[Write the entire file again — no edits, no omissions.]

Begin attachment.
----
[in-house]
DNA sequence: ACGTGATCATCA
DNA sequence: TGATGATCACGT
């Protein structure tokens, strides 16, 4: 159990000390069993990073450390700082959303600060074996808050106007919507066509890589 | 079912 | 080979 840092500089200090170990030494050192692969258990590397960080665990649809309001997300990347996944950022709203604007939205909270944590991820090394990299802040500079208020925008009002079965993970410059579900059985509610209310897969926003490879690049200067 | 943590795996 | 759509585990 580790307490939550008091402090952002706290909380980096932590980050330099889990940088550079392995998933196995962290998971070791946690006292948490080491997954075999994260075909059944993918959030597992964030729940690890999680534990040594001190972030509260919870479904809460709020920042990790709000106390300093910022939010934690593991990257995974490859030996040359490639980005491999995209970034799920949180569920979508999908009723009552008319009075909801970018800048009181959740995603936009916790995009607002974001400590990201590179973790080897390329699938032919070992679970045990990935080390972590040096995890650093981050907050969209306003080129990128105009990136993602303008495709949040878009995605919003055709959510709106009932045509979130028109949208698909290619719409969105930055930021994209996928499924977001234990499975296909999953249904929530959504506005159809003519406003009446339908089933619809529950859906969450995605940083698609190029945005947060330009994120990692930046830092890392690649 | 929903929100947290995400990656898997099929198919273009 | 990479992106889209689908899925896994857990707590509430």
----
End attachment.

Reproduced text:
[in-house]
DNA sequence: ACGTGATCATCA
DNA sequence: TGATGATCACGT
């Protein structure tokens, strides 16, 4: 159990000390069993990073450390700082959303600060074996808050106007919507066509890589 | 079912 | 080979 840092500089200090170990030494050192692969258990590397960080665990649809309001997300990347996944950022709203604007939205909270944590991820090394990299802040500079208020925008009002079965993970410059579900059985509610209310897969926003490879690049200067 | 943590795996 | 759509585990 580790307490939550008091402090952002706290909380980096932590980050330099889990940088550079392995998933196995962290998971070791946690006292948490080491997954075999994260075909059944993918959030597992964030729940690890999680534990040594001190972030509260919870479904809460709020920042990790709000106390300093910022939010934690593991990257995974490859030996040359490639980005491999995209970034799920949180569920979508999908009723009552008319009075909801970018800048009181959740995603936009916790995009607002974001400590990201590179973790080897390329699938032919070992679970045990990935080390972590040096995890650093981050907050969209306003080129990128105009990136993602303008495709949040878009995605919003055709959510709106009932045509979130028109949208698909290619719409969105930055930021994209996928499924977001234990499975296909999953249904929530959504506005159809003519406003009446339908089933619809529950859906969450995605940083698609190029945005947060330009994120990692930046830092890392690649 | 929903929100947290995400990656898997099929198919273009 | 990479992106889209689908899925896994857990707590509430």